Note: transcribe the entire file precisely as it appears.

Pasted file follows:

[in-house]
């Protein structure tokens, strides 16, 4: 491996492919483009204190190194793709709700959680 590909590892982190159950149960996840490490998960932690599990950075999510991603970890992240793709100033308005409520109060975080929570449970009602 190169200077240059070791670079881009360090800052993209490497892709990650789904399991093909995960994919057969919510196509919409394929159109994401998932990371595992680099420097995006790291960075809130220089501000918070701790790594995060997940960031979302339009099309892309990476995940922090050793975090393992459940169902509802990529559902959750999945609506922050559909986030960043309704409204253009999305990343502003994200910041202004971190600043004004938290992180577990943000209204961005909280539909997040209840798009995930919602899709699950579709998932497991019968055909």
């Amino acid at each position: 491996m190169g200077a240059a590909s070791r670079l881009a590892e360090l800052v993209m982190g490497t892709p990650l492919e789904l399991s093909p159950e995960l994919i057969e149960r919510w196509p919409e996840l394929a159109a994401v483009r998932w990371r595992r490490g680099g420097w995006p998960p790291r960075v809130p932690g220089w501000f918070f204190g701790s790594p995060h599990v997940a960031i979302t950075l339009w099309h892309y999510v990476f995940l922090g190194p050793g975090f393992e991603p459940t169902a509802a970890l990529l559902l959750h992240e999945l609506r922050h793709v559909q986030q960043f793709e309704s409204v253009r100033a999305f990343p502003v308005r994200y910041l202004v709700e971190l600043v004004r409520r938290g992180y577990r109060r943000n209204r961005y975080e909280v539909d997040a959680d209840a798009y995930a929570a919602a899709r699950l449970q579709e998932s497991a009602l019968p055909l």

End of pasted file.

[in-house]
């Protein structure tokens, strides 16, 4: 491996492919483009204190190194793709709700959680 590909590892982190159950149960996840490490998960932690599990950075999510991603970890992240793709100033308005409520109060975080929570449970009602 190169200077240059070791670079881009360090800052993209490497892709990650789904399991093909995960994919057969919510196509919409394929159109994401998932990371595992680099420097995006790291960075809130220089501000918070701790790594995060997940960031979302339009099309892309990476995940922090050793975090393992459940169902509802990529559902959750999945609506922050559909986030960043309704409204253009999305990343502003994200910041202004971190600043004004938290992180577990943000209204961005909280539909997040209840798009995930919602899709699950579709998932497991019968055909």
């Amino acid at each position: 491996m190169g200077a240059a590909s070791r670079l881009a590892e360090l800052v993209m982190g490497t892709p990650l492919e789904l399991s093909p159950e995960l994919i057969e149960r919510w196509p919409e996840l394929a159109a994401v483009r998932w990371r595992r490490g680099g420097w995006p998960p790291r960075v809130p932690g220089w501000f918070f204190g701790s790594p995060h599990v997940a960031i979302t950075l339009w099309h892309y999510v990476f995940l922090g190194p050793g975090f393992e991603p459940t169902a509802a970890l990529l559902l959750h992240e999945l609506r922050h793709v559909q986030q960043f793709e309704s409204v253009r100033a999305f990343p502003v308005r994200y910041l202004v709700e971190l600043v004004r409520r938290g992180y577990r109060r943000n209204r961005y975080e909280v539909d997040a959680d209840a798009y995930a929570a919602a899709r699950l449970q579709e998932s497991a009602l019968p055909l």